ESPN 53rd Annual Meeting

ESPN 2021


 
EVALUATION OF VACCINATION RATES AND ANTIBODY TITERS IN CHILDREN WITH CHRONIC KIDNEY DISEASE AND COMPARISON WITH HEALTHY CHILDREN
MERVE BOYRAZ 1 NILÜFER GÖKNAR 1 CENGIZ CANDAN 1

1- ISTANBUL MEDENIYET UNIVERSITY
 
Introduction:

Children with chronic kidney disease (CKD) have an increased risk of developing bacterial and viral infections. However, vaccination rates and post-vaccination seroconversion levels of patients with CKD are lower than healthy children. In this study, it is aimed to evaluate the vaccination rates of children with CKD and the antibody titers against vaccines and to compare them with healthy children. 

Material and methods:

In this retrospective study, 90 pediatric patients with CKD and 36 healthy children were included. 

Results:

High vaccination rates in children with CKD were present in Hepatitis B (93.4%), Measles (92.2%), OPV (91.1%), DaBT (90%), BCG (87.8%), Rubella (84.4%), Mumps (84.4%), HiB (77.8%), and PCV vaccines (67.8%). The lowest vaccination rates were seen in chickenpox (53.3%) and hepatitis A vaccines (54.4%). It was determined that 46 (57.6%) of 84 CKD patients who were administered hepatitis B vaccine and 22 (61.1%) of 36 children from the healthy control group have positive antibody titers. There were no statistically significant difference between controls and CKD children for Hepatitis B seroconversion rates (p= 0.09). However, when the serum levels of vaccine antibodies were measured, significantly lower antibody titers were observed in patients in the HD-PD group compared to healthy controls and children with stage 3-4 CKD (p = 0.034). In the control group, the percentage of positive antibodies to measles vaccine and antibody titer were found as significantly higher than the patients with CKD (p = 0.02 and p = 0.0001, respectively). Healthy children can produce a better antibody response to Rubella vaccine than patients with CKD (p = 0.03). No statistically significant difference was found between the patients with CKD and the control group for mumps and chickenpox antibody titers (p>0.05). Positive antibody response percentages with hepatitis A vaccine were found as significantly higher in the control group than the patients with CKD (p= 0.03).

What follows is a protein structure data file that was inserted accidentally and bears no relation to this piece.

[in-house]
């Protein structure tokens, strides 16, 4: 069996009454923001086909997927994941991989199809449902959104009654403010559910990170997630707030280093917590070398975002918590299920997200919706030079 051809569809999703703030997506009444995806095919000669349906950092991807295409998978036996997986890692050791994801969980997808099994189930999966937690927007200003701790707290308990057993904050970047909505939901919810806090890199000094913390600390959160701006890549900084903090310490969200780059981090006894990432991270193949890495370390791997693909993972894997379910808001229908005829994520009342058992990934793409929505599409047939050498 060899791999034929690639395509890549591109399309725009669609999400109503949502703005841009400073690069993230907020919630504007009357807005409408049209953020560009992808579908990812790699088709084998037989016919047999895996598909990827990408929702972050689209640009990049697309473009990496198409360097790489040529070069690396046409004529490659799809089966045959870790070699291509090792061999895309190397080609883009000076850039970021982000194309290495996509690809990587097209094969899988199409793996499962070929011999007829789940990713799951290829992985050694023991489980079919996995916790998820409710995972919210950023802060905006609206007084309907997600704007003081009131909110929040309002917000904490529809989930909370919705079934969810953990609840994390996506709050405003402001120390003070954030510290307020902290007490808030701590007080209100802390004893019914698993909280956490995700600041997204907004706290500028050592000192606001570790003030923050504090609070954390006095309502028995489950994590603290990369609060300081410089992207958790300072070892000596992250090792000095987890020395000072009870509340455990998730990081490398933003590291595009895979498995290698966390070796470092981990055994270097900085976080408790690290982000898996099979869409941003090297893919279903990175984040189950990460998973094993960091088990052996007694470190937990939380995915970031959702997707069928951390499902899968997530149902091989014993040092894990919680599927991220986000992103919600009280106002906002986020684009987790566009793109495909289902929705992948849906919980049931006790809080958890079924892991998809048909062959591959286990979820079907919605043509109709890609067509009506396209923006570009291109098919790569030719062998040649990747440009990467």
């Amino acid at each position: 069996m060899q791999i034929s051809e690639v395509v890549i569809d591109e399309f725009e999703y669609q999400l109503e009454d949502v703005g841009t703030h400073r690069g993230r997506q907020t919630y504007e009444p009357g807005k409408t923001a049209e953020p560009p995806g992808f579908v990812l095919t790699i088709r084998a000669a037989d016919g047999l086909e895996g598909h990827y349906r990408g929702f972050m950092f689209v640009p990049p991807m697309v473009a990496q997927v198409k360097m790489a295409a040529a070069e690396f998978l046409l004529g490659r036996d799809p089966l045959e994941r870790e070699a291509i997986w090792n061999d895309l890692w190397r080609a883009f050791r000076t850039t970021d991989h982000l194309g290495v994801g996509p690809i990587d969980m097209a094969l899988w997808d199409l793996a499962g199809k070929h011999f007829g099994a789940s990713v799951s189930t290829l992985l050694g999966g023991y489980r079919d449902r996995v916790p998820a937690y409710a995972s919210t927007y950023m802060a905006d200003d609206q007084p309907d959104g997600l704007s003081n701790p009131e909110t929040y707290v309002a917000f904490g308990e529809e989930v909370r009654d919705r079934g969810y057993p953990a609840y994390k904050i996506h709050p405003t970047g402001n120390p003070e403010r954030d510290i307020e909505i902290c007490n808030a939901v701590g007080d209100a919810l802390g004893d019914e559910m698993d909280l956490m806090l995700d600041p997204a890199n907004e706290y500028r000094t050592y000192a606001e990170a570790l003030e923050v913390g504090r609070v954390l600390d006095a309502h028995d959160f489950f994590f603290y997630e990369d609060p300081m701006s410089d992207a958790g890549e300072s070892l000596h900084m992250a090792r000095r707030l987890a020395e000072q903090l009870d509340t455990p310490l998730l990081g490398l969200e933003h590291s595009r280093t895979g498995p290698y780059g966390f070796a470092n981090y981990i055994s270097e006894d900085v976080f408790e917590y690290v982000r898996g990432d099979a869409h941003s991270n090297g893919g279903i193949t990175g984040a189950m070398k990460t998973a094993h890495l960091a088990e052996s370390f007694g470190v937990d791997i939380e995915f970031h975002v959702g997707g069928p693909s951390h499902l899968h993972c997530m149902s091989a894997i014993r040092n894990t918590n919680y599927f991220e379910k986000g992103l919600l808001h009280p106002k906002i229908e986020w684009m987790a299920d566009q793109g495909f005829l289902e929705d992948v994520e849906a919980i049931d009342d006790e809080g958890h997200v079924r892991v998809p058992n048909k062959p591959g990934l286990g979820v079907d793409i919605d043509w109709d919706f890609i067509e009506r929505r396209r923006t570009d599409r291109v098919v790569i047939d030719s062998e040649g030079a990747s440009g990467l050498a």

Conclusions:

It has been shown that antibody response to vaccines occurs in most children with CKD, but these values were lower for some vaccines compared to healthy children and therefore these children should be followed closely. Children with CKD should receive age-appropriate vaccines and vaccination schedules must be checked in clinical visits.